Gambling Idol, John Ascuaga’s Demise Leaves a Void in Northern Nevada

Gambling Idol, John Ascuaga's Demise Leaves a Void in Northern Nevada

A gambling icon of northern Nevada, coming from a family of Basque sheepherders, John Ascuaga had humble beginnings starting with the purchase of a small coffee shop. It was filled in with quite a few slot machines in the year 1960 in Sparks. The turning point came when the same was converted into a major hotel cum casino that was run by Ascuaga for over half a century. He died aged 96. From personally greeting the patrons at the Nugget bearing his name to roaming across the casino floor, Ascuaga did it all at the casino located alongside the U.S. Interstate 80 towards the east of Reno before it changed hands in 2013. The property was acquired by Marnell Gaming and was renamed the Nugget Casino Resort back in 2016. Marnell Gaming’s CEO Anthony Marnell III corroborated the news of being notified by the family of Ascuaga confirming his death this Monday. 

Not just an icon, a true pioneer of the gaming scene in Nevada, John Ascuaga, helmed the onus of shaping the direction for the entire state, as mentioned in a statement by Marnell. The early 1900s saw the father of John Ascuaga moving from Spain to Idaho. While in January 1925, John Ascuaga was born in Caldwell of Idaho and went on to serve the U.S. Army during his youth. He earned double degrees from the University of Idaho and Washington State University, completing degrees in accounting and restaurant management. A lodge in Idaho recruited him as a bellman where he had his first brush with casino gaming, having met Dick Graves, a casino pioneer. Graves owned a smaller range of Nugget casinos in Carson City, Yerington, and Reno while he opened another in 1955 in Sparks.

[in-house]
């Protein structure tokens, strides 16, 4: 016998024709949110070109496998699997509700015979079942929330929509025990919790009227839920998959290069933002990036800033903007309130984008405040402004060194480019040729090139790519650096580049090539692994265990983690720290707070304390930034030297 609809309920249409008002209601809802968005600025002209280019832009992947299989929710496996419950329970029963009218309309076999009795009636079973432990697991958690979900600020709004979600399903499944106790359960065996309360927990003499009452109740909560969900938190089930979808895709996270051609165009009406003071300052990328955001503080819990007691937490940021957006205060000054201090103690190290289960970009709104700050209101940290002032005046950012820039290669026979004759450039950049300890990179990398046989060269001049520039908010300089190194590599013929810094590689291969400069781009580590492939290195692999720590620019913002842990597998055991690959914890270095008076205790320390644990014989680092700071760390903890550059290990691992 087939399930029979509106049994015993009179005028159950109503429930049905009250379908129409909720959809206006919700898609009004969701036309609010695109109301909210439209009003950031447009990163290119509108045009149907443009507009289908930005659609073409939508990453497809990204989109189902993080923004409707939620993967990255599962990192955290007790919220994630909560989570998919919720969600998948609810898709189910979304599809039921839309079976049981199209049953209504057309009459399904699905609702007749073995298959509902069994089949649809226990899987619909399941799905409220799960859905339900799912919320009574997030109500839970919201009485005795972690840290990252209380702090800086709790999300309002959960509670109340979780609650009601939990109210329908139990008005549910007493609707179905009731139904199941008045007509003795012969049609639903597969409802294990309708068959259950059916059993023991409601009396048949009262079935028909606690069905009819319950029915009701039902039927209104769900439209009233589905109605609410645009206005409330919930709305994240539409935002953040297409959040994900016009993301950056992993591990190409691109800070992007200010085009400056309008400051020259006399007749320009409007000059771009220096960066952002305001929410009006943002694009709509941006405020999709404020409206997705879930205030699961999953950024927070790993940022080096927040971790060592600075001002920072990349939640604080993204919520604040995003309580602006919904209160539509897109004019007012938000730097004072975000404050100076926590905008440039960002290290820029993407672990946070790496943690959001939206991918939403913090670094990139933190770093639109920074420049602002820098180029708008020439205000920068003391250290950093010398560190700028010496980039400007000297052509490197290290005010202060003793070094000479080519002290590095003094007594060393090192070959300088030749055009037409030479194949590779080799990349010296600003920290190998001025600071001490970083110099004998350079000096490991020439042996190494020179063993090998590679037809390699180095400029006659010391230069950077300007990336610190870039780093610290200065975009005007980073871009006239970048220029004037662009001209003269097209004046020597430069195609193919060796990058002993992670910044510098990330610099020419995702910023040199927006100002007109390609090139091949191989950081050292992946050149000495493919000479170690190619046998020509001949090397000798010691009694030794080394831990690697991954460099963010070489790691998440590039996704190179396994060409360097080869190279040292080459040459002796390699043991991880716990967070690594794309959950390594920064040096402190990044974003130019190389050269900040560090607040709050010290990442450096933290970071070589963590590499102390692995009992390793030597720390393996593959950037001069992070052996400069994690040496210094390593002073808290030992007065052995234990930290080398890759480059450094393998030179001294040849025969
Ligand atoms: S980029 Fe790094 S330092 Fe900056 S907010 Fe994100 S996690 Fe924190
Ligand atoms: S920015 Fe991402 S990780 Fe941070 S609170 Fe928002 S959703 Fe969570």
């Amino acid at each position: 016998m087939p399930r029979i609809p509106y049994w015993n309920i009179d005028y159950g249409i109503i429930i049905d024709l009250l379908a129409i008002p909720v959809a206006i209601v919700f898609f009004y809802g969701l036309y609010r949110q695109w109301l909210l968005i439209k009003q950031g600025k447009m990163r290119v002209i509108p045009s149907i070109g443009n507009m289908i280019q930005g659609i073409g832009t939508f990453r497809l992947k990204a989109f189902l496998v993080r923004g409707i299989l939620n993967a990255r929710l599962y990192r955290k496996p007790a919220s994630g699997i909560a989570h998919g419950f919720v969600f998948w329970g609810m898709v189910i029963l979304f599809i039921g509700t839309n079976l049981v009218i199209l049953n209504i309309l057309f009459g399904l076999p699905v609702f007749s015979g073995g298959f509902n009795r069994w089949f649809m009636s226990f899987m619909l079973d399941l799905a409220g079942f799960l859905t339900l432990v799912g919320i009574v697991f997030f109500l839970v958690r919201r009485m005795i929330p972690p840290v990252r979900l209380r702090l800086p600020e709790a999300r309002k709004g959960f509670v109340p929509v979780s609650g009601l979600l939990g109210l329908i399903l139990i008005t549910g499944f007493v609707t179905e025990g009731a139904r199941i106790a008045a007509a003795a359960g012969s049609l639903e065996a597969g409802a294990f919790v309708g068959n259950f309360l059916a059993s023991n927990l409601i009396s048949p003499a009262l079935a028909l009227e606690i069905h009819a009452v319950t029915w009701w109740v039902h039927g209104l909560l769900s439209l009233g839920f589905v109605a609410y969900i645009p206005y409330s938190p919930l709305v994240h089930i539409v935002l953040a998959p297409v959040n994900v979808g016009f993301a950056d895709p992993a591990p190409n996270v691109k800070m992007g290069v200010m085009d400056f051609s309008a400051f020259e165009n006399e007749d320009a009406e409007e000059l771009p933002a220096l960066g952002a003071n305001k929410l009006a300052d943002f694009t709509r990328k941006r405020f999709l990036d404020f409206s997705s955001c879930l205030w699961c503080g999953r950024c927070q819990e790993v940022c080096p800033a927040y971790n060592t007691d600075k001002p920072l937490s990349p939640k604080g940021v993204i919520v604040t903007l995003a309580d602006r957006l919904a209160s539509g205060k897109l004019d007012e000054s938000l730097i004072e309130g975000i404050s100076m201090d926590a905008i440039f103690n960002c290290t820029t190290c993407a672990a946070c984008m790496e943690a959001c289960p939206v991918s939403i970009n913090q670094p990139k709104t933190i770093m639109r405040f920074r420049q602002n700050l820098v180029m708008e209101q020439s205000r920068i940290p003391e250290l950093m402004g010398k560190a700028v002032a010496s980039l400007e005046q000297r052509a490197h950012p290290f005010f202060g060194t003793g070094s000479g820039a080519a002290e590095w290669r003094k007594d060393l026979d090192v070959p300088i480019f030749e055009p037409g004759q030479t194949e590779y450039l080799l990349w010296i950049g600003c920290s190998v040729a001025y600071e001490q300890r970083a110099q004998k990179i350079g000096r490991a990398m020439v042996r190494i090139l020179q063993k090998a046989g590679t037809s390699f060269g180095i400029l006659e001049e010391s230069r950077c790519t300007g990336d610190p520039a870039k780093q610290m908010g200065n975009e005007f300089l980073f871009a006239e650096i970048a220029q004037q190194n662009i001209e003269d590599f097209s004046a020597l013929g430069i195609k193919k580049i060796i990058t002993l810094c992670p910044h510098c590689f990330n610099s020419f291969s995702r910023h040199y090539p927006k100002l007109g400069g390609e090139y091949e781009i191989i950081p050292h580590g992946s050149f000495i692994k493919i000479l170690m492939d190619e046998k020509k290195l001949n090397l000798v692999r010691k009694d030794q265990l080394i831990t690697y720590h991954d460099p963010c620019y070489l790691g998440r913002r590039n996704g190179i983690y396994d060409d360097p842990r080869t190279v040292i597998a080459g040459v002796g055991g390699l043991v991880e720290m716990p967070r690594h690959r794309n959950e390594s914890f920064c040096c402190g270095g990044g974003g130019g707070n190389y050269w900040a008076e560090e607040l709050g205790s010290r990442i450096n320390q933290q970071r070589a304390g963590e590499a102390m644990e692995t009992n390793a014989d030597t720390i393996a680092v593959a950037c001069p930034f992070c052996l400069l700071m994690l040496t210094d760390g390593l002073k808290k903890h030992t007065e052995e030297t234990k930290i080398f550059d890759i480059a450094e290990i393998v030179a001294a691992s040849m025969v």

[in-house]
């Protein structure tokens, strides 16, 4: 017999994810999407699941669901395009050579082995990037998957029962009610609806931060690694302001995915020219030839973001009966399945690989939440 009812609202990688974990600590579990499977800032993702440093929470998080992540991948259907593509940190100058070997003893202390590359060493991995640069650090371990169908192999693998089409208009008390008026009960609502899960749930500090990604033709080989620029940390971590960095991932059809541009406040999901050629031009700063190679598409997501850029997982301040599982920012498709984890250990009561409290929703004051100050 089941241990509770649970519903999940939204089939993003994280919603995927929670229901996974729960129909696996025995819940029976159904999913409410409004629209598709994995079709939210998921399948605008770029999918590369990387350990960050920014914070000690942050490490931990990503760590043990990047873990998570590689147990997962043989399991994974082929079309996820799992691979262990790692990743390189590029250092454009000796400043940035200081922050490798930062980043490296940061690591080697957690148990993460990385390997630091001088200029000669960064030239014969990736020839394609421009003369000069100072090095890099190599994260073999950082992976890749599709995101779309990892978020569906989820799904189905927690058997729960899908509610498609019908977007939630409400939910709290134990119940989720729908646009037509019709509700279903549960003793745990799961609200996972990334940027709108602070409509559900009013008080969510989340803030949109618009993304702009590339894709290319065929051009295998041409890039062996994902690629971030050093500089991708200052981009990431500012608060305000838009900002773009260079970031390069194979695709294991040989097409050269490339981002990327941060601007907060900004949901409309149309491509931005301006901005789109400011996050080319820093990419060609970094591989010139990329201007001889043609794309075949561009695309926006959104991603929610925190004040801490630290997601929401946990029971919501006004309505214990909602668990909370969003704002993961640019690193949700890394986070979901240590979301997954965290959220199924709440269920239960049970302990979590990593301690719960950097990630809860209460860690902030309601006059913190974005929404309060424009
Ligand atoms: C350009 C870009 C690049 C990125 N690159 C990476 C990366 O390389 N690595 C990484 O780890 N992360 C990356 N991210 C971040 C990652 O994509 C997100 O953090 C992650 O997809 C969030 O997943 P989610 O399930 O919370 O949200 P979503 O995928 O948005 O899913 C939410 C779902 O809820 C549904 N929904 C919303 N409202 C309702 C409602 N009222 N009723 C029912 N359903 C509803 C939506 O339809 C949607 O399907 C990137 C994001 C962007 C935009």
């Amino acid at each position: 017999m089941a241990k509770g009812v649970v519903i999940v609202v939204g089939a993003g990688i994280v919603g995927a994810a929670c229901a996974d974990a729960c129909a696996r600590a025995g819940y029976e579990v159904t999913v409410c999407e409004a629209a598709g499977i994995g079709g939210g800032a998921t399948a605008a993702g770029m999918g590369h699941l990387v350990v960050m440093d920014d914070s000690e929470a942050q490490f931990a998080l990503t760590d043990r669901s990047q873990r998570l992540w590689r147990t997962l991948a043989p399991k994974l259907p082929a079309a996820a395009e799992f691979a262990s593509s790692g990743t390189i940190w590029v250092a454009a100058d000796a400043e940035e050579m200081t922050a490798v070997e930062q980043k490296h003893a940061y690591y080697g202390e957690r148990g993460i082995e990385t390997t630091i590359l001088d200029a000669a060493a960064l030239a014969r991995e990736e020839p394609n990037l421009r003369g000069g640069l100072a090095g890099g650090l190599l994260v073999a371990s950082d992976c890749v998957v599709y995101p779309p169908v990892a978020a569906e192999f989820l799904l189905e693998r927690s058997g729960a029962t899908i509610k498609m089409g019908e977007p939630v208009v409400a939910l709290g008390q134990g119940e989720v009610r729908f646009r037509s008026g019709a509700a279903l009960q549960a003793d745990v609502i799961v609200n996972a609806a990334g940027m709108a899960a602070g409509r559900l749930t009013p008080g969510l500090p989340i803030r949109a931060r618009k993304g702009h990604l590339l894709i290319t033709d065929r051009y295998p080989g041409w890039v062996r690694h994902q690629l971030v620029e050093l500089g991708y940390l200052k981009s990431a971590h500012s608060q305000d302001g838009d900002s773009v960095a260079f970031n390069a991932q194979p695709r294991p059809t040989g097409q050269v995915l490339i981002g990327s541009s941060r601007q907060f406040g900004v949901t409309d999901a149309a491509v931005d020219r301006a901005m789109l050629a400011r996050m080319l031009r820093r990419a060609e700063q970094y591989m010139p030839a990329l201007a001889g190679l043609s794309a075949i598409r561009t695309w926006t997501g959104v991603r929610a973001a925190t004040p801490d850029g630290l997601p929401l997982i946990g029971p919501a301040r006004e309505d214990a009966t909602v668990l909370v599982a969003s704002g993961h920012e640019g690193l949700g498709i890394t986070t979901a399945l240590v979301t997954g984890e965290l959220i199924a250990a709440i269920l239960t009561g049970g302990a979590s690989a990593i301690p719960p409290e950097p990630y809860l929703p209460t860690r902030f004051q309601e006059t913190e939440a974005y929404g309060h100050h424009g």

1960 saw Ascuaga purchasing the Nugget Casino at Sparks and beginning his expansion plans. The plans led to the culmination of the property that now boasts 1600 rooms in two separate towers. The add-ons include multiple restaurants as well as a convention center. “The Circus Room,” a 600-seater showroom, was one of the first few additions that had Liberace, Ella Fitzgerald, Red Skelton, Wayne Newton, Ray Charles, and George Burns perform. An elephant brought in from a circus museum in Baraboo, Wisconsin, by Ascuaga featured in the opening act. Named Bertha, the elephant was bought at a whopping price of 8000 dollars in the year 1962. The massive transformation of a small-time coffee shop to a family-run gaming behemoth spanning over five decades was a wondrous feat achieved by Ascuaga, 

Ed Lawson, the Mayor of Sparks, stated how Ascuaga was one of Nevada’s most eminent and promiscuous figures who helped shape the city as it stands today.

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